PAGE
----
A diplomat of character

Updated: 2011-05-20 11:04

By Mike Peters (China Daily European Weekly)

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Belgian envoy draws on personal fascination for things Chinese to help build relations between two countries

A diplomat of character
Patrick Nijs was appointed as Belgium's ambassador to China in 2009.[Zhang Tao/China Daily]

Editor's note: This is part of a monthly series on European ambassadors.

It was the characters that got him.

"I remember being fascinated by the beauty of Chinese characters as a child," says Patrick Nijs, Belgium's soft-spoken ambassador to China.

"They were so elegant, so sophisticated.

"You don't just do 1-2-3-4-5, you know?" he says. "To draw, you must have a good balance in yourself if you want to do it beautifully and well.

"Even if I don't understand it, I can look at calligraphy and get into its meaning - the energy and life," he says. "No other medium delivers so much beyond the literal meaning - you have the life of the sign by itself, always referring to the meaning but getting free of the meaning from time to time."

Despite that passion for the language, Nijs does not speak Mandarin.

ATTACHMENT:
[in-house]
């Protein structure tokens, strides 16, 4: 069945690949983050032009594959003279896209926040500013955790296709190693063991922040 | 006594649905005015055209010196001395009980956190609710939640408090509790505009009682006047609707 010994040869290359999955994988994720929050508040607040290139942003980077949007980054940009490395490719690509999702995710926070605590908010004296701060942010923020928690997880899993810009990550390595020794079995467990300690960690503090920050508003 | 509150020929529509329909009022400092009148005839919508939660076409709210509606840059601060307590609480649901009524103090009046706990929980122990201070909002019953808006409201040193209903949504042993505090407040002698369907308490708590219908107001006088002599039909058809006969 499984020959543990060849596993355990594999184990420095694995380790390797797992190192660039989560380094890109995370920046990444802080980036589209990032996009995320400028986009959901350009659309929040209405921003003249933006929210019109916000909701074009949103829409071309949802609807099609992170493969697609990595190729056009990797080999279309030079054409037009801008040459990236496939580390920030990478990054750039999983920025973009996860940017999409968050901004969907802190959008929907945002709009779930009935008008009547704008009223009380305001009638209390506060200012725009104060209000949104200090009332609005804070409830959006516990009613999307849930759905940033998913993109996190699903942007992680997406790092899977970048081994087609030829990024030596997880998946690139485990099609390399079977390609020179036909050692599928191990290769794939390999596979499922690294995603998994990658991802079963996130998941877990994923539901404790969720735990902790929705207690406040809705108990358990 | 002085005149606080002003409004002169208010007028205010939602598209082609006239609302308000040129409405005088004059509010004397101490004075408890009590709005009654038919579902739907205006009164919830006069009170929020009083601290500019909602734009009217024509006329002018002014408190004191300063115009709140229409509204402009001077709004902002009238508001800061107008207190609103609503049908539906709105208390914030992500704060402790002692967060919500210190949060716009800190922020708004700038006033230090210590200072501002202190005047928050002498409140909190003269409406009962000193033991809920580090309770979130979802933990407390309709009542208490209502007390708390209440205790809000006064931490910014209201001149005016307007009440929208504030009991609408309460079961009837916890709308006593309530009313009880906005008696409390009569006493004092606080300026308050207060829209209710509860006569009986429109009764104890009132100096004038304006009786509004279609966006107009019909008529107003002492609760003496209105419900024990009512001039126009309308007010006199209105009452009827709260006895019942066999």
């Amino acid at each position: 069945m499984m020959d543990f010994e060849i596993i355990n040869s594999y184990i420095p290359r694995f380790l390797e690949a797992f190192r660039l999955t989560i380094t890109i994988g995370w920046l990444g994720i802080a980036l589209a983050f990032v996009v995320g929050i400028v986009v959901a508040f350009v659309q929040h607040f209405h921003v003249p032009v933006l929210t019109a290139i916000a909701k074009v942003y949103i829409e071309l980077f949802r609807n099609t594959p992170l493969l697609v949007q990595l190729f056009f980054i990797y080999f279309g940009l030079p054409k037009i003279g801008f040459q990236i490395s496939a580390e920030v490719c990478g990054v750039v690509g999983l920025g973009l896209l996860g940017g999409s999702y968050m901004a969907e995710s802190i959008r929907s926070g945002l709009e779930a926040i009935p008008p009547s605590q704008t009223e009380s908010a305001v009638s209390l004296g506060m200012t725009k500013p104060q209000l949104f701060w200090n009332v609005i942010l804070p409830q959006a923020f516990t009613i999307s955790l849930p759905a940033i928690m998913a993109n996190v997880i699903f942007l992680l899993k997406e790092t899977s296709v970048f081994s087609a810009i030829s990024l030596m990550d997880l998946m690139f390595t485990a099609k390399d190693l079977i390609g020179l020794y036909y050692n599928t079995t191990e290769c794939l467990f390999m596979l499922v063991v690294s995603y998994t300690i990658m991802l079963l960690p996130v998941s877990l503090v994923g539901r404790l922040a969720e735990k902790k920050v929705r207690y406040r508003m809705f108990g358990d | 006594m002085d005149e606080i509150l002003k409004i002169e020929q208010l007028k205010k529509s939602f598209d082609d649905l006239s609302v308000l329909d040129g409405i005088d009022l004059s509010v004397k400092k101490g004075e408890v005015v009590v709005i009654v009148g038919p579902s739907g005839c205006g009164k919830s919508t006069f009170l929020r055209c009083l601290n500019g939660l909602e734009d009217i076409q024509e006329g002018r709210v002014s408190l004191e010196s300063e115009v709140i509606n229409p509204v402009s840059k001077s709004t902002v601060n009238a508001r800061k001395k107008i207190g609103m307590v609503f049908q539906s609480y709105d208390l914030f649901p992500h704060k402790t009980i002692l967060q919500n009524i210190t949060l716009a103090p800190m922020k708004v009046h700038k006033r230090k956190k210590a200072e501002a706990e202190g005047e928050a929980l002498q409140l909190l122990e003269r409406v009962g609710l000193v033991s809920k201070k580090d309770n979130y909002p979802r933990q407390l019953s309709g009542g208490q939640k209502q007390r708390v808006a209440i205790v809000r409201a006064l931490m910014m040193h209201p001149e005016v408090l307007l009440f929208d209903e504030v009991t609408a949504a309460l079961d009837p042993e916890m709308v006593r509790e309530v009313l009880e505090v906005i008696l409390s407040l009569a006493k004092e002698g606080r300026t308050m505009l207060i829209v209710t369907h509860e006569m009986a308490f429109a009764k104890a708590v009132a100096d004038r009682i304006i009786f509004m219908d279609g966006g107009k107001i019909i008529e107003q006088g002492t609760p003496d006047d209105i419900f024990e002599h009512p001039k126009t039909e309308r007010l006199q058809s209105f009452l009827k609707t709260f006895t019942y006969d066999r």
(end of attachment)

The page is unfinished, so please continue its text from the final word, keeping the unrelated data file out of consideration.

A small country like Belgium usually does not have the luxury of sending its diplomats to a year or two of language school before they take up a posting like Beijing, though they study Chinese after they arrive.

"We have about 400 diplomats to staff 140 diplomatic missions. So our foreign service officers must be more multifaceted, not so specialized - people build their careers by moving from place to place."

And yet, Nijs has become a specialist. "I've been in Beijing 20 months as ambassador," he says. "But I've been in China - or been about China - since 1997, when I came from Osaka to be consul general in Shanghai for three years.

"I've been studying Chinese for a year. On average, I spend 2 hours 15 minutes every day on Chinese.

"I really feel very frustrated - not liberated - not to be able to speak Chinese. But in my position, when I go out it's kind of artificial. I have to speak with caution, on sensitive issues, so I can't afford any language risk. I must be very accurate, be understood. If I had to do this in Chinese, my Chinese should be the best, and this is not the case.

"And if you start in Chinese, then Chinese will want to continue in Chinese, so in negotiations you feel weaker. So it is better to say nothing (in Chinese).

"I can study a lot," he says, shaking his head, "but practice is difficult."

Representing his country's political and trade interests also keeps Nijs too busy for his language lessons.

Belgium is China's sixth- or seventh-largest trade partner in Europe, largely because Belgium exports account for nearly 80 percent of its GDP.

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